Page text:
Some things to consider when determining (and creating) solid portrait pictures. These are not all of the things to consider but are what I thought of sharing tonight.
Tonight myself and are doing a live show where we'll be quickly reviewing 50+ submitted portrait albums.
I figure it's a perfect time to share how I myself look at portrait photography.
Submit and/or Watch
To see more details about the show and perhaps even submit an album in the next 3 hrs check here:
1. EMOTION AND EXPRESSION
- In fact an awesome expression which conveys a lovely feeling may in fact trump many of the following factors. I may indeed love a blurry picture with terrible framing just because of a moving expression.
Many of these things may be so spectacularly great in one particular arena that I may be very forgiving of the others. The grand objective is to succeed in all areas but it doesn't always happen that way and with people moments are fleeting and we must take the opportunities we get and make the best of it.
By this I mean the colors all throughout the picture but I in particular pay close attention to the color of skin. I happen to like the color of skin in a picture to be the way it is in life. There may be room for artistic licence but I like to know it was a purposeful choice and not simply because the artist was not capable of true color and therefore masked it with something else.
And if it's B&W then they better pay close attention to Contrast
There are many ways to work with contrast levels in a picture. In lightroom I use the contrast slider, the blacks slider and the point curve the most to effect the contrast of a picture.
I like seeing strength in the areas of both the dark and bright pixels. But I can be convinced by pictures that don't focus on contrast. I know that my own style does have contrast.
I'm not a pixel peeper that will zoom in on your picture to inspect every inch for sharp pixels… but I do want… no… require that it have a sense of being in focus.
Our eyes do not like looking at out of focus things… and the more and more we look at pictures the more we're able to recognize sharpness in pictures.
Sharpness in the right places and this may lead to certain areas not being sharp which helps to strengthen the attention to the sharper areas.
In portrait photography most all of the time I feel the background should not distract from the human element and therefore should be significanly less sharp. Unless for a purposeful reason the artist believes having the background play an equal role to the subject is important.
Namely my long time motto I created to teach photography years ago:
"Create attractions and avoid distractions"
Ask any past intern and they'll say this is one of the keys of my photography and my photography teaching.
What things are distracting me from the main subjects in the pictures?
The key is that the brighter and the more in focus that thing is the more of a distraction they may become.
A lot of the things I mentioned previously are very technical things that depend on knowing the camera well. Emotion and expressions deal a lot with your people skills and ability to create a great mood for people AND/OR your astuteness with Timing.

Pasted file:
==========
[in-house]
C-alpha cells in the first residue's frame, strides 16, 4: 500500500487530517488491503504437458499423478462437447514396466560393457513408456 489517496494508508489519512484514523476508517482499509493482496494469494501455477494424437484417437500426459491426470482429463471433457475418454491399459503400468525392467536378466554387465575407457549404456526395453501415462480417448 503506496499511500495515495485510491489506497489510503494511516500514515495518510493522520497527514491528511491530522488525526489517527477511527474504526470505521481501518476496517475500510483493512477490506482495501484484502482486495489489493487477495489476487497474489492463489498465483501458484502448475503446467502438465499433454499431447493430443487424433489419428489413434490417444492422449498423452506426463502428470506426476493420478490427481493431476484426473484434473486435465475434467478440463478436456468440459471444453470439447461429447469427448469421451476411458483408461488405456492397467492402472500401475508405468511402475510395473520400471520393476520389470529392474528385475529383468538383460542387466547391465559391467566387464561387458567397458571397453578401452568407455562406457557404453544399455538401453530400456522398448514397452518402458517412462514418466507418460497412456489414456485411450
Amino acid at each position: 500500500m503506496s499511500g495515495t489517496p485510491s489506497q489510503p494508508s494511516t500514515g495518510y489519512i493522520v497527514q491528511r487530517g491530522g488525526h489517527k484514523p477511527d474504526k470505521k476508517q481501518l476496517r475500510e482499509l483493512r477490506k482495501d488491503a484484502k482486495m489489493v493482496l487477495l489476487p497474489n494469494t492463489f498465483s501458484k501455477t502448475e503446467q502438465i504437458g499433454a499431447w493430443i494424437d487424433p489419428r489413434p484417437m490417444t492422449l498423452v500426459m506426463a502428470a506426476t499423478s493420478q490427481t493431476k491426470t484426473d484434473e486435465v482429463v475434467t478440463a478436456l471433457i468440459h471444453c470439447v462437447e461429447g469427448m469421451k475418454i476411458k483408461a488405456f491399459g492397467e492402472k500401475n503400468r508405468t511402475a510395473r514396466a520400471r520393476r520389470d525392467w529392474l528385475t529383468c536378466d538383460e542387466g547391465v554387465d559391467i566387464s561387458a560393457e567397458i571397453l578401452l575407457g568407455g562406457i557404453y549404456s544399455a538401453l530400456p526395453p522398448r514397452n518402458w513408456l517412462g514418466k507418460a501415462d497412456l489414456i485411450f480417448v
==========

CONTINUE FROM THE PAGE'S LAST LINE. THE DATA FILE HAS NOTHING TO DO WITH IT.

Framing is one of biggest Artistic things that we have control over.
It's closely related to distractions because "what did you decide to cut out and what did you leave in and is there anything in those decisions that may be distracting?"
When I look at framing I often think of borders: What borders did you put around the subject. Was it just an accident that you cut it where you did… or was it a purposeful and meaningful decision. I feel like good borders/frames are one of the signs of an experienced photographer. I can't say they are the biggest factor of a great picture but they are often the most telling of the signs of a good photographer.
There are stories behind every image and some of them are good and some of them are boring. Some of them can make us laugh and some can make us cry. Even a less than awesome picture can have an amazing story that can make us cherish that picture for life.
People grow attached to pictures because of those stories and can easily overlook the other 6 things that have been stated previously.
Photographers should appreciate those stories and aim to foster an environment for awesome stories. However they should also do their job and take asthetically pleasing pictures to go along with those stories.
For instance tonight during the show I will not be evaluating pictures based on any stories and so my evaluation will be lacking in this 7th area. But I can't say this is a bad thing either.
ADVICE WHEN LOOKING AT PICTURES
Don't get hung up. (Don't have tunnel vision
Meaning don't fixate on one particular bad thing going on in the picture.
So a hair is out of place… if you can't look past that you'll never get very far.
Yes there may be things to fix in pictures… but if you're viewing a picture you need to look at the whole picture and evaluate how good or bad they achieved overall in items 1 through 7. I know it's easy to simply talk about one particular thing (i do it) but a good critique takes into account everything.
A perfectionist who fixates and can't move past will never make it in this industry. But someone who seeks perfection and can accept progress for what it is will do very well.
Stop excusing your weakness by calling it perfectionism.
And stop getting tunnel vision and refusing to see the big picture.
Last of all… the obvious:
I will like different pictures than you will like.
However we try to understand what other people like because Art is seen by others… and it's nice for it to be liked by others.
And I recognize that this will only be valuable to those who value my opinion
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